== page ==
At least seven Disc Jockeys have been arrested over noise pollution in a crackdown that took place Saturday night in Kilimani, Nairobi.
Information exclusively released to The Standard listed the seven to include DJs working at popular clubs including Gemini, CasaVera, Jiweke Tavern, Tamasha and Cavalli.
Kilimani OCPD Andrew Mbogo confirmed the incident, noting that the police had been working closely with the National Environment Management Authority (NEMA) following complaints from Kilimani residents.
“It is true and the DJs will be arraigned in court early this week, the specific date subject to confirmation,” Mbogo said on a call.
The operation, dubbed ‘Punguza Muziki’ was conducted with the main aim being to reduce the levels of noise pollution within the residential area.
The arrested DJs were Bernard Kipruto from Tamasha restaurant along Argwings Kodhek road, Samuel Chamba from Gemini at Adlife Yaya center, Rich Wambua from Blackies along Argwings Kodhek road, Dan Max from Cavalli along Ngong road, Emmanuel Munezi, from Ashaki along Kindaruma, Felix Odhiambo from Casavera along Ngong road and Marvin Odhiambo form Jiweke Tavern along Karbanet.
- Trevor Ombija trolled for his 'solution' to noise pollution in estates
- What closure of clubs would mean for Kenya's entertainment sector
The NEMA website states that the noise regulations provided by the government agency are aimed at “ensuring the maintenance of a healthy environment for all people in Kenya.”
“They elevate the standards of living of the people by prescribing acceptable noise levels for different facilities and activities. The Regulations prescribe the maximum permissible noise levels from a facility or activity to which a person may be exposed to; provide for the control of noise; and provide for mitigating measures for the reduction of noise,” a description of the noise regulations on the NEMA website reads in part.
It adds that the maximum permissible noise levels vary in different zones and that the rules apply even to workplaces “and do not negate the Factories and Other Places of Work (Noise Prevention and Control) Rules, 2005.”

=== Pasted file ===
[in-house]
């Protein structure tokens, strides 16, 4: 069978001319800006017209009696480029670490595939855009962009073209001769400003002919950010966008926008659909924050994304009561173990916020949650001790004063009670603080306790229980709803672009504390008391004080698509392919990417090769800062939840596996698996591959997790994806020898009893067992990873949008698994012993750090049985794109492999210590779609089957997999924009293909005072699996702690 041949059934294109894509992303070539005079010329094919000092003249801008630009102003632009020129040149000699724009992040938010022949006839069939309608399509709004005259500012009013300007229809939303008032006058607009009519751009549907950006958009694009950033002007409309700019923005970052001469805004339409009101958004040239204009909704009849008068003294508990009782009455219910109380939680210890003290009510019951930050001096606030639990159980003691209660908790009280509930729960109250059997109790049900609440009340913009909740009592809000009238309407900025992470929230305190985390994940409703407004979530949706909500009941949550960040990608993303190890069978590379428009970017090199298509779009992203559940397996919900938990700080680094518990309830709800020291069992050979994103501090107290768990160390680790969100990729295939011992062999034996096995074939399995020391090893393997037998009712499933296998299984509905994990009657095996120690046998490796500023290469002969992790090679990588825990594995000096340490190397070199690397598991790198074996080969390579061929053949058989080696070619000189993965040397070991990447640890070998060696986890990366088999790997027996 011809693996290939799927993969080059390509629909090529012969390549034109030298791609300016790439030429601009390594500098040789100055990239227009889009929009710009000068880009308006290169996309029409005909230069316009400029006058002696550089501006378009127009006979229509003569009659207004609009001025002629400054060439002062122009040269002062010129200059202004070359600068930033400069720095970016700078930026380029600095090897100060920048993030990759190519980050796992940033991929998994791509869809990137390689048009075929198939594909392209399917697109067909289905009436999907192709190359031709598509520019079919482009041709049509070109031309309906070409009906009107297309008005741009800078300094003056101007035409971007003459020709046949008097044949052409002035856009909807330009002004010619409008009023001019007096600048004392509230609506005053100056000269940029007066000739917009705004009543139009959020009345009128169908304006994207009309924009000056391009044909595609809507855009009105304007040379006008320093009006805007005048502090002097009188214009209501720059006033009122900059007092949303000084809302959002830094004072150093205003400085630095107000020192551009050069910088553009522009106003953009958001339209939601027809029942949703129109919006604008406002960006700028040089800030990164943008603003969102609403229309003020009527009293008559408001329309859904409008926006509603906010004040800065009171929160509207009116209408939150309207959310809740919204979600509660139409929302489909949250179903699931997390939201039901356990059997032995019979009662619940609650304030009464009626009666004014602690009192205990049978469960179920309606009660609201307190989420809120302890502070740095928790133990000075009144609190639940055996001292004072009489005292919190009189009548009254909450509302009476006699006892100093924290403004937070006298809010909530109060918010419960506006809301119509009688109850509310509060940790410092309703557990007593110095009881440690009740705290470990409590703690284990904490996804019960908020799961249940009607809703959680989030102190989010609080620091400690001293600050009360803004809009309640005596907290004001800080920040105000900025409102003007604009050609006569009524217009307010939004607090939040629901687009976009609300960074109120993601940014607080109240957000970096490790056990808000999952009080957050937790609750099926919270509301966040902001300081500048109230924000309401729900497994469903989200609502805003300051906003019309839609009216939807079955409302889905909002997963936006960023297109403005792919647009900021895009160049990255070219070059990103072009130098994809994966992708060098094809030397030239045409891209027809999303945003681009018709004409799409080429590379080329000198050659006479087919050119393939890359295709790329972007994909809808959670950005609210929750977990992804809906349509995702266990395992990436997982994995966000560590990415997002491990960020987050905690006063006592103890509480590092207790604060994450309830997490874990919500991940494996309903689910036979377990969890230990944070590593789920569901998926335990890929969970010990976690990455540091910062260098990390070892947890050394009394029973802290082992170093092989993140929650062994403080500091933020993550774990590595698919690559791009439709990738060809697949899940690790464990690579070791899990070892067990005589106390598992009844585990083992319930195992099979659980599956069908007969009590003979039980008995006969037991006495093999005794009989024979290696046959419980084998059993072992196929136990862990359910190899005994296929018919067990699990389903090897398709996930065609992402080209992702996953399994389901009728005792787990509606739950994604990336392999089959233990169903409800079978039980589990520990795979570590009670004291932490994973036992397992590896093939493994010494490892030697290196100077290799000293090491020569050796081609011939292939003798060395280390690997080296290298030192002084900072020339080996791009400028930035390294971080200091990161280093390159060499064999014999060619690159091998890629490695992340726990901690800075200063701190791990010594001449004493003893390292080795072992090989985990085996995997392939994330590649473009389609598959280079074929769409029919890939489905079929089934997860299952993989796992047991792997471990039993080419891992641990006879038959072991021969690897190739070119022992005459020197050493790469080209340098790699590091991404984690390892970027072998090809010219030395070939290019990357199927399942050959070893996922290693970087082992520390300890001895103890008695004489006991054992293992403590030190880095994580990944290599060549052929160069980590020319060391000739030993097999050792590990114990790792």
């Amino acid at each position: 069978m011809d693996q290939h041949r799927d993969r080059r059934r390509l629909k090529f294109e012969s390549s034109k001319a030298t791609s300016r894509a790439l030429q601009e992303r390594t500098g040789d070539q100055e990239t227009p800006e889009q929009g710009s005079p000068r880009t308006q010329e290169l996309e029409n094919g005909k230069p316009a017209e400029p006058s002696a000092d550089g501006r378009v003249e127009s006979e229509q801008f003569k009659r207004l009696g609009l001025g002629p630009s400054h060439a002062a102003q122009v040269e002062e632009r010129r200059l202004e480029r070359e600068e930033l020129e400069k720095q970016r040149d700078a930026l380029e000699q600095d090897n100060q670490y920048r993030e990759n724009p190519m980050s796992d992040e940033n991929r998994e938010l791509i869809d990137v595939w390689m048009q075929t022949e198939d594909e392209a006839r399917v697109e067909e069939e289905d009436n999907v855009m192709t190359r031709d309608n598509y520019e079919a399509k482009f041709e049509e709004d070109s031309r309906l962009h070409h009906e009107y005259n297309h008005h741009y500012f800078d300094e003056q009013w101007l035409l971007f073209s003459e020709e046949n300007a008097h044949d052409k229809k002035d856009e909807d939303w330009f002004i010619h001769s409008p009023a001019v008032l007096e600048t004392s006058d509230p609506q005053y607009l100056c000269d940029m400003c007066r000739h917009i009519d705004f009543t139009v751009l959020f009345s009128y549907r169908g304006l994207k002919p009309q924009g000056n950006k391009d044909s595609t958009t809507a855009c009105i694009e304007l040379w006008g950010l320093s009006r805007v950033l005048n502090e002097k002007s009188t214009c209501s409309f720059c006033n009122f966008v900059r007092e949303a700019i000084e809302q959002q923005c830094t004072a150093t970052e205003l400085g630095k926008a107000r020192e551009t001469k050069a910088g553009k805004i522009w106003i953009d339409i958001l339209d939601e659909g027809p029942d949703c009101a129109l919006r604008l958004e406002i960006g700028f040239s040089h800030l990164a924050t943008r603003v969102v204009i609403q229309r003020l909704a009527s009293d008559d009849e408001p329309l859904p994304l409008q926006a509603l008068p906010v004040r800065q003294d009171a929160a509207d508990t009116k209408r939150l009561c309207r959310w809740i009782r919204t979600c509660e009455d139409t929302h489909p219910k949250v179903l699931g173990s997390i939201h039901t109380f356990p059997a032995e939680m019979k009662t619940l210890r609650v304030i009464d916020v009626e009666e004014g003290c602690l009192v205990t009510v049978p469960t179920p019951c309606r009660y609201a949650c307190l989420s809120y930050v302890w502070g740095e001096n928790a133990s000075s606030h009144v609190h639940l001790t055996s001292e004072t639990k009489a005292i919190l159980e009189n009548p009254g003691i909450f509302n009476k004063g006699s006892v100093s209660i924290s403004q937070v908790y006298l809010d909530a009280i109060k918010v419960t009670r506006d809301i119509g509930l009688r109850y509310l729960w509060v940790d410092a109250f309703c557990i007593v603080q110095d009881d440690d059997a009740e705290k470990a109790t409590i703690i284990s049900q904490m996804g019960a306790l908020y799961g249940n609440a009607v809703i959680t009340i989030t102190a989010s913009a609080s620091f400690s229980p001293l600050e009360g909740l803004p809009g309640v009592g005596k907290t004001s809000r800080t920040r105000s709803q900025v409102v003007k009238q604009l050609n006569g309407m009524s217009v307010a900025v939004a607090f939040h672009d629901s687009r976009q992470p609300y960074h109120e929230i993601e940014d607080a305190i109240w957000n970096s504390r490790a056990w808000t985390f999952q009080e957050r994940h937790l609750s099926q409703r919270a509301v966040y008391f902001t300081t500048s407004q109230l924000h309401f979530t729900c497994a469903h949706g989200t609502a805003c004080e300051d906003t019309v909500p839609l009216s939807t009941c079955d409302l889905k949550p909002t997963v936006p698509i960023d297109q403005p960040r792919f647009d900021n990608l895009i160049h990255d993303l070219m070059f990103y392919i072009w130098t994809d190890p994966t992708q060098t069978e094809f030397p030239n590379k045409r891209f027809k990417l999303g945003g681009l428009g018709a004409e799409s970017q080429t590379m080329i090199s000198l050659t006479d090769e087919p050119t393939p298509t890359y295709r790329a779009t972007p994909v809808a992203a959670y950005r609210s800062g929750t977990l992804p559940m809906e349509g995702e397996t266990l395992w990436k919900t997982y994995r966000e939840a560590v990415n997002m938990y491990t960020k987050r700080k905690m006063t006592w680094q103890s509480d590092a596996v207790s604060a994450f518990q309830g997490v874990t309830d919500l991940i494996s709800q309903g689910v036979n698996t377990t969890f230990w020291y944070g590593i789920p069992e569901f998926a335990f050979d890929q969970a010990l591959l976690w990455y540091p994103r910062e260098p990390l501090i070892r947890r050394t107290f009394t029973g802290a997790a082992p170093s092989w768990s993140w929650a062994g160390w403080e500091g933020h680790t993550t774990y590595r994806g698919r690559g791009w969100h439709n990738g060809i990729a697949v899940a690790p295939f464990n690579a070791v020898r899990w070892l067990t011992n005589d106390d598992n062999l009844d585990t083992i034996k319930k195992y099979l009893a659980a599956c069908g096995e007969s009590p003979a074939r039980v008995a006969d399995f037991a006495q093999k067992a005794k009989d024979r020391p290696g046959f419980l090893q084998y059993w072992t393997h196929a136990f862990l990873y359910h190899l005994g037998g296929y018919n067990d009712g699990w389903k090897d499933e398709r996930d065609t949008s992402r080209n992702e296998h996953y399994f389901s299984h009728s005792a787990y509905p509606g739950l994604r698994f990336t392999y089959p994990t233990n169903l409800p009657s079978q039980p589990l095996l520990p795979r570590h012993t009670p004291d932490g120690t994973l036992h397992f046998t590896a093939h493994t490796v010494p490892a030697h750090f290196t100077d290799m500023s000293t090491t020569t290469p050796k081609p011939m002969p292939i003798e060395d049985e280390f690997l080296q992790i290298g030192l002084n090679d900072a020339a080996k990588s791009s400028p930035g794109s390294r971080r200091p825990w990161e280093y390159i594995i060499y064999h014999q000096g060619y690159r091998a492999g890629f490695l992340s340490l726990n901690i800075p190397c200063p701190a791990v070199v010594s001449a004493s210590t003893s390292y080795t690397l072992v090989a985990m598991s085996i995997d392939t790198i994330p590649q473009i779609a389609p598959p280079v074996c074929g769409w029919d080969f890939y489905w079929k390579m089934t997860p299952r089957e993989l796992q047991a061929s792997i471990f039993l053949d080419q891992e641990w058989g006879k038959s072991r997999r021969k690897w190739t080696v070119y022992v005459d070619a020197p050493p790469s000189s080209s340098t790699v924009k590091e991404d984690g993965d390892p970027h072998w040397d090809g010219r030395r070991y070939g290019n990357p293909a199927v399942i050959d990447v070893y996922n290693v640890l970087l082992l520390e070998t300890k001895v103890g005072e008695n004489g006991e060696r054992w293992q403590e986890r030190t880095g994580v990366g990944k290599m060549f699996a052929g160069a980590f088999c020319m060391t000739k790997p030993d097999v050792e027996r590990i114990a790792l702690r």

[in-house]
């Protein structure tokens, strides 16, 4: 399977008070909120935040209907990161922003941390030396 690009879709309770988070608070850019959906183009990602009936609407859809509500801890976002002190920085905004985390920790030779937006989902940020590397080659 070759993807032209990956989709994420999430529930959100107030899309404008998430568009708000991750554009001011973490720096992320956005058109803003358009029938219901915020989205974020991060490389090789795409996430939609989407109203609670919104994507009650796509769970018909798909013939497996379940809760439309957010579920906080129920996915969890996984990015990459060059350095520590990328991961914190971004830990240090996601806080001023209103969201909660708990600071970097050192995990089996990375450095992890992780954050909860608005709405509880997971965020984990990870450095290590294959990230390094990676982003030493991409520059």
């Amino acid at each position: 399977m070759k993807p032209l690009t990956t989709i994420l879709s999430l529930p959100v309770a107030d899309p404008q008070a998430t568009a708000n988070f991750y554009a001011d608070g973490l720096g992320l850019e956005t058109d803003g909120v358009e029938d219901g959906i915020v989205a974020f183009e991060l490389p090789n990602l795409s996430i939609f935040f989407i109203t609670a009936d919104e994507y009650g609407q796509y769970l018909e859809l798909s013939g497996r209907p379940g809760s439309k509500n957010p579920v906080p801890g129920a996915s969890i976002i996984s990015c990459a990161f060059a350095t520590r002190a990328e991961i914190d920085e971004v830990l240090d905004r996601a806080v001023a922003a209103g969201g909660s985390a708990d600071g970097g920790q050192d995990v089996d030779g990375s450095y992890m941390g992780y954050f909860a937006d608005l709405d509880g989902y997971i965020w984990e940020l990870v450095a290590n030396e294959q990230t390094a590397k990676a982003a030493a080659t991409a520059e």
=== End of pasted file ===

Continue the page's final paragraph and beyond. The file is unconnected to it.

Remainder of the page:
“These Regulations prohibit the production of any loud, unreasonable, unnecessary or unusual noise which annoys, disturbs, injures or endangers the comfort, repose, health or safety of others and the environment, ” the regulation description reads.
“Any person who is likely to be involved in activities that emit noise or excessive vibrations beyond the permissible levels must obtain a license or a permit respectively from the authority.”
NEMA corporate communications manager Evans Nyabuto told The Standard that while NEMA is actively engaged in preserving the environment and minimizing pollution, arrests and implementation are a devolved function conducted by County Governments.
“It’s important to note that NEMA itself did not conduct the arrests, that was enforced by the county. But the rules on noise pollution are clearly stated on the website, I would encourage Kenyans to know them,” Nyabuto said.
He noted that the agency received numerous complaints on a daily basis, not just about noise coming from clubs and entertainment spots, but also from churches and residences.
“We are aware of the complaints, but they are frequent and not limited to clubs only,” Nyabuto said.
The noise regulations provided by NEMA are formally called the environmental management and coordination (noise and excessive vibration pollution) (control) regulations, 2009.
“Except as otherwise provided in these Regulations, no person shall make or cause to be made any loud, unreasonable, unnecessary or unusual noise which annoys, disturbs, injures or endangers the comfort, repose, health or safety of others and the environment,” the rules read in part.
The regulations add that in determining whether the noise is loud and disruptive, factors such as time of day, proximity to residential area, recurrence or constant repetition of the noise, its intensity and whether it is being enhanced electronically during transmission are considered.
Exemptions include during times of emergency in order to warn others, during national celebrations or parades and if it is a matter of national safety, i.e sirens.
“Any person in charge of a party or other social event which occurs on any private or public property shall ensure that the party or event does not produce noise in a loud, annoying or offensive manner such that noise from the party interferes with the comfort, repose, health or safety of members of the public,” the rules state.
NEMA provides that where a sound source is planned, installed or intended to be installed or modified in a manner that the source will emit ‘excessive noise or vibrations’, causing the person to fail to comply with the regulations, he/she should apply for a licence to the authority.
The regulations provide that no person should use any sound-amplifying equipment that is or likely to be heard outside of any building between 9.00 pm of any day and 7.30 am of the next day without a valid license.
The license application is done to NEMA in directions provided on the site, and comes with a fee.